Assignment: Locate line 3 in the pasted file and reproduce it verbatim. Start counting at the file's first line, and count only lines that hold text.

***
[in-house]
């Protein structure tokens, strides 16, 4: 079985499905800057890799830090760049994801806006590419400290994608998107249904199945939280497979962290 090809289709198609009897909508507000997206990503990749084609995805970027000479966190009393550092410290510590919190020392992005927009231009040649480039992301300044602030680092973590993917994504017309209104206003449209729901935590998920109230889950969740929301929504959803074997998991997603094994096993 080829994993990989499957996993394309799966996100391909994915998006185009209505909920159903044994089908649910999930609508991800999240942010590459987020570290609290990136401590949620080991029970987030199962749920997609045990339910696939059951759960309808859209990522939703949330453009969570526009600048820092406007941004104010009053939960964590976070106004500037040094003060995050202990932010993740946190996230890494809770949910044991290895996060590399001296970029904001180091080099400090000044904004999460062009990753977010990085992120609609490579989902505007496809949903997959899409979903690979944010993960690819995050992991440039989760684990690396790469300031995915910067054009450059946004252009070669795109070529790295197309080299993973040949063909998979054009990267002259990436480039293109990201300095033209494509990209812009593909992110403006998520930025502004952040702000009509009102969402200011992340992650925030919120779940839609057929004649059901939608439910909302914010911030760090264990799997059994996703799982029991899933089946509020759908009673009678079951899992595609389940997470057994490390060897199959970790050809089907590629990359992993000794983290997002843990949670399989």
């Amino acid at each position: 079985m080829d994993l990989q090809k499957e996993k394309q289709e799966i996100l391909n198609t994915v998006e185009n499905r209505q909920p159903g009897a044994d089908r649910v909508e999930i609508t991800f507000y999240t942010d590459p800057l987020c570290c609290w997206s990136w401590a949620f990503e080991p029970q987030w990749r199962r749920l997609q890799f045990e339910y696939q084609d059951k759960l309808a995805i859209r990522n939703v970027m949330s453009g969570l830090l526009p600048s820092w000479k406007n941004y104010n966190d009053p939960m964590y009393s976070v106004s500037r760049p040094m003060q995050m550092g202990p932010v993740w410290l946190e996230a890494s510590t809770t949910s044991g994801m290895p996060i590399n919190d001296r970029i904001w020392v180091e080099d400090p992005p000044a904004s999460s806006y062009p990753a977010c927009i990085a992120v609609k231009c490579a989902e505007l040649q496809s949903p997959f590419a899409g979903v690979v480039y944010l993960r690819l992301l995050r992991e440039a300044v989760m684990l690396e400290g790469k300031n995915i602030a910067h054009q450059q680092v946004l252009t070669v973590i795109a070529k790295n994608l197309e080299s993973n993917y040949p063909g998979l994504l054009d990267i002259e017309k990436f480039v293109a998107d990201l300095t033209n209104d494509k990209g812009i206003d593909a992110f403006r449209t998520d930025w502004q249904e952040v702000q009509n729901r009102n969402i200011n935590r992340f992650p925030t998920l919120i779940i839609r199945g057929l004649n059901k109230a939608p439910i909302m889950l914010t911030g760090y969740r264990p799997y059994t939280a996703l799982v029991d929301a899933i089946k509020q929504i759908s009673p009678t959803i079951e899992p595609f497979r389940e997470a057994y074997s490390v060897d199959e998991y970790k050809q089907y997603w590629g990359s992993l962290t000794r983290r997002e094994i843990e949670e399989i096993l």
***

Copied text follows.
């Amino acid at each position: 079985m080829d994993l990989q090809k499957e996993k394309q289709e799966i996100l391909n198609t994915v998006e185009n499905r209505q909920p159903g009897a044994d089908r649910v909508e999930i609508t991800f507000y999240t942010d590459p800057l987020c570290c609290w997206s990136w401590a949620f990503e080991p029970q987030w990749r199962r749920l997609q890799f045990e339910y696939q084609d059951k759960l309808a995805i859209r990522n939703v970027m949330s453009g969570l830090l526009p600048s820092w000479k406007n941004y104010n966190d009053p939960m964590y009393s976070v106004s500037r760049p040094m003060q995050m550092g202990p932010v993740w410290l946190e996230a890494s510590t809770t949910s044991g994801m290895p996060i590399n919190d001296r970029i904001w020392v180091e080099d400090p992005p000044a904004s999460s806006y062009p990753a977010c927009i990085a992120v609609k231009c490579a989902e505007l040649q496809s949903p997959f590419a899409g979903v690979v480039y944010l993960r690819l992301l995050r992991e440039a300044v989760m684990l690396e400290g790469k300031n995915i602030a910067h054009q450059q680092v946004l252009t070669v973590i795109a070529k790295n994608l197309e080299s993973n993917y040949p063909g998979l994504l054009d990267i002259e017309k990436f480039v293109a998107d990201l300095t033209n209104d494509k990209g812009i206003d593909a992110f403006r449209t998520d930025w502004q249904e952040v702000q009509n729901r009102n969402i200011n935590r992340f992650p925030t998920l919120i779940i839609r199945g057929l004649n059901k109230a939608p439910i909302m889950l914010t911030g760090y969740r264990p799997y059994t939280a996703l799982v029991d929301a899933i089946k509020q929504i759908s009673p009678t959803i079951e899992p595609f497979r389940e997470a057994y074997s490390v060897d199959e998991y970790k050809q089907y997603w590629g990359s992993l962290t000794r983290r997002e094994i843990e949670e399989i096993l």